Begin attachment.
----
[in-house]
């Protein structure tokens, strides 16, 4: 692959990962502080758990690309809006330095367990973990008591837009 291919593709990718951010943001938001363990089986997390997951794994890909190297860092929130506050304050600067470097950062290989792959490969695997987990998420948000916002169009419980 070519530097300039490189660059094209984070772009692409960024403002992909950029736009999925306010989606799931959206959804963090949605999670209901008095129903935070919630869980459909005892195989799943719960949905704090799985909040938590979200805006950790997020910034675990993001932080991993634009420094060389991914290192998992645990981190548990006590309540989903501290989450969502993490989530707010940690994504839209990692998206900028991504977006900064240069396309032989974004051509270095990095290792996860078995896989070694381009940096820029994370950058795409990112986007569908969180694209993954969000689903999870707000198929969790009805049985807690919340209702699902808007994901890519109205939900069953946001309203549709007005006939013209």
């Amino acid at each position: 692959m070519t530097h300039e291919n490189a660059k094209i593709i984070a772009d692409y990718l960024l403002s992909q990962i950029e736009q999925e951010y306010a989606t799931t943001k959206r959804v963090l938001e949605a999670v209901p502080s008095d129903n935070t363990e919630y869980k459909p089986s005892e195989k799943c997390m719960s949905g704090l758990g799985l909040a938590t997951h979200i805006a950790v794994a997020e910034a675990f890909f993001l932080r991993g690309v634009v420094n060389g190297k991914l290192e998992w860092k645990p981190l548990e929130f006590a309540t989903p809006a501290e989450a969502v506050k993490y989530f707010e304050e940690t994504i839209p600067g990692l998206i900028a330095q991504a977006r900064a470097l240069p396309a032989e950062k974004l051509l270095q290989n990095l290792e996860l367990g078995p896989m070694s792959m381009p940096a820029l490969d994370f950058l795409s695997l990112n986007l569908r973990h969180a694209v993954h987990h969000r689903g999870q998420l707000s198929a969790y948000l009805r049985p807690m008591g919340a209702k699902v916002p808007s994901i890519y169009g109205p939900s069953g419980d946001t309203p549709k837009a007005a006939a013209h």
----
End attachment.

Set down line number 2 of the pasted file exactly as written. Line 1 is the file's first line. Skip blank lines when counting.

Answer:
């Protein structure tokens, strides 16, 4: 692959990962502080758990690309809006330095367990973990008591837009 291919593709990718951010943001938001363990089986997390997951794994890909190297860092929130506050304050600067470097950062290989792959490969695997987990998420948000916002169009419980 070519530097300039490189660059094209984070772009692409960024403002992909950029736009999925306010989606799931959206959804963090949605999670209901008095129903935070919630869980459909005892195989799943719960949905704090799985909040938590979200805006950790997020910034675990993001932080991993634009420094060389991914290192998992645990981190548990006590309540989903501290989450969502993490989530707010940690994504839209990692998206900028991504977006900064240069396309032989974004051509270095990095290792996860078995896989070694381009940096820029994370950058795409990112986007569908969180694209993954969000689903999870707000198929969790009805049985807690919340209702699902808007994901890519109205939900069953946001309203549709007005006939013209």